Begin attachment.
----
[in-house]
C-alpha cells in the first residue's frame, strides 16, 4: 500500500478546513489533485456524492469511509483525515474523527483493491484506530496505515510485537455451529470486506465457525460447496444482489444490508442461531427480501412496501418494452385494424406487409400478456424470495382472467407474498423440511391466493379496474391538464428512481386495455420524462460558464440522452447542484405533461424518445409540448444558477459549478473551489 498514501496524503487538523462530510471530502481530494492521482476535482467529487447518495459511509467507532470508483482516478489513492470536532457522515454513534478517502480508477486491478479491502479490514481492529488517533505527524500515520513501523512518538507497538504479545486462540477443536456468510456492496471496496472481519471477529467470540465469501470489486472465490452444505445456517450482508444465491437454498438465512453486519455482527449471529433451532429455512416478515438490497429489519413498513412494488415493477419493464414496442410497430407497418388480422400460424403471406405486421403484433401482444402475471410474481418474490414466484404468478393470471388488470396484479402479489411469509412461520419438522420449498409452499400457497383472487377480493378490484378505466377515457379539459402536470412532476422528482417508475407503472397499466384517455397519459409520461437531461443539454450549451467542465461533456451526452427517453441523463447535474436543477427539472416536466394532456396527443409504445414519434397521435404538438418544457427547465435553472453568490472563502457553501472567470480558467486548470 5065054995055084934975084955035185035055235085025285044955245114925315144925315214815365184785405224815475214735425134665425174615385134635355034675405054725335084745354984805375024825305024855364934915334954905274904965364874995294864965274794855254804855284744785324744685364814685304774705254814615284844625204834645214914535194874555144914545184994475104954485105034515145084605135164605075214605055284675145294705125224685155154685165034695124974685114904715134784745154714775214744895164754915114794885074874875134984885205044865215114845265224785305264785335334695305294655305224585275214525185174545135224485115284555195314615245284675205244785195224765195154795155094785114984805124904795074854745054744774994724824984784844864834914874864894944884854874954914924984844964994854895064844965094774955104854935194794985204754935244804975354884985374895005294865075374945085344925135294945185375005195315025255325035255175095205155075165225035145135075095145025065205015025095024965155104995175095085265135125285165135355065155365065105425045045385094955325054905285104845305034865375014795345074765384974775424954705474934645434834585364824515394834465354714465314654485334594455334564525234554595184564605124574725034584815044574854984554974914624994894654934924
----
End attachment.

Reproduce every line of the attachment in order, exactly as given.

[in-house]
C-alpha cells in the first residue's frame, strides 16, 4: 500500500478546513489533485456524492469511509483525515474523527483493491484506530496505515510485537455451529470486506465457525460447496444482489444490508442461531427480501412496501418494452385494424406487409400478456424470495382472467407474498423440511391466493379496474391538464428512481386495455420524462460558464440522452447542484405533461424518445409540448444558477459549478473551489 498514501496524503487538523462530510471530502481530494492521482476535482467529487447518495459511509467507532470508483482516478489513492470536532457522515454513534478517502480508477486491478479491502479490514481492529488517533505527524500515520513501523512518538507497538504479545486462540477443536456468510456492496471496496472481519471477529467470540465469501470489486472465490452444505445456517450482508444465491437454498438465512453486519455482527449471529433451532429455512416478515438490497429489519413498513412494488415493477419493464414496442410497430407497418388480422400460424403471406405486421403484433401482444402475471410474481418474490414466484404468478393470471388488470396484479402479489411469509412461520419438522420449498409452499400457497383472487377480493378490484378505466377515457379539459402536470412532476422528482417508475407503472397499466384517455397519459409520461437531461443539454450549451467542465461533456451526452427517453441523463447535474436543477427539472416536466394532456396527443409504445414519434397521435404538438418544457427547465435553472453568490472563502457553501472567470480558467486548470 5065054995055084934975084955035185035055235085025285044955245114925315144925315214815365184785405224815475214735425134665425174615385134635355034675405054725335084745354984805375024825305024855364934915334954905274904965364874995294864965274794855254804855284744785324744685364814685304774705254814615284844625204834645214914535194874555144914545184994475104954485105034515145084605135164605075214605055284675145294705125224685155154685165034695124974685114904715134784745154714775214744895164754915114794885074874875134984885205044865215114845265224785305264785335334695305294655305224585275214525185174545135224485115284555195314615245284675205244785195224765195154795155094785114984805124904795074854745054744774994724824984784844864834914874864894944884854874954914924984844964994854895064844965094774955104854935194794985204754935244804975354884985374895005294865075374945085344925135294945185375005195315025255325035255175095205155075165225035145135075095145025065205015025095024965155104995175095085265135125285165135355065155365065105425045045385094955325054905285104845305034865375014795345074765384974775424954705474934645434834585364824515394834465354714465314654485334594455334564525234554595184564605124574725034584815044574854984554974914624994894654934924